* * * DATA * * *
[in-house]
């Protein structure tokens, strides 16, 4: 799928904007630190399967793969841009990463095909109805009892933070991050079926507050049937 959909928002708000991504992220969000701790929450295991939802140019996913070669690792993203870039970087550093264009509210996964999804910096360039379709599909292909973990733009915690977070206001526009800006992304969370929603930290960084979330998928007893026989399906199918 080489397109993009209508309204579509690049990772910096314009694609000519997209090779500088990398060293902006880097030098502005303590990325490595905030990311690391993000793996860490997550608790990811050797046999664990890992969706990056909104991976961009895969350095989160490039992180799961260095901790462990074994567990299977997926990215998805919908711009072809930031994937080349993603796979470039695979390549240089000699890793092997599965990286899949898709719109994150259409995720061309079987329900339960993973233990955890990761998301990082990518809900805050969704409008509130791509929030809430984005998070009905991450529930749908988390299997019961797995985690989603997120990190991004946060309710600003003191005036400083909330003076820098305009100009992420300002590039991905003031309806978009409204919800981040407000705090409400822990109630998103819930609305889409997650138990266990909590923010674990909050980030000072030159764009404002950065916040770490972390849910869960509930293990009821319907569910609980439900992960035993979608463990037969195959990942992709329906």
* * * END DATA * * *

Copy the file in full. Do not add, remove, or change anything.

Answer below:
[in-house]
């Protein structure tokens, strides 16, 4: 799928904007630190399967793969841009990463095909109805009892933070991050079926507050049937 959909928002708000991504992220969000701790929450295991939802140019996913070669690792993203870039970087550093264009509210996964999804910096360039379709599909292909973990733009915690977070206001526009800006992304969370929603930290960084979330998928007893026989399906199918 080489397109993009209508309204579509690049990772910096314009694609000519997209090779500088990398060293902006880097030098502005303590990325490595905030990311690391993000793996860490997550608790990811050797046999664990890992969706990056909104991976961009895969350095989160490039992180799961260095901790462990074994567990299977997926990215998805919908711009072809930031994937080349993603796979470039695979390549240089000699890793092997599965990286899949898709719109994150259409995720061309079987329900339960993973233990955890990761998301990082990518809900805050969704409008509130791509929030809430984005998070009905991450529930749908988390299997019961797995985690989603997120990190991004946060309710600003003191005036400083909330003076820098305009100009992420300002590039991905003031309806978009409204919800981040407000705090409400822990109630998103819930609305889409997650138990266990909590923010674990909050980030000072030159764009404002950065916040770490972390849910869960509930293990009821319907569910609980439900992960035993979608463990037969195959990942992709329906």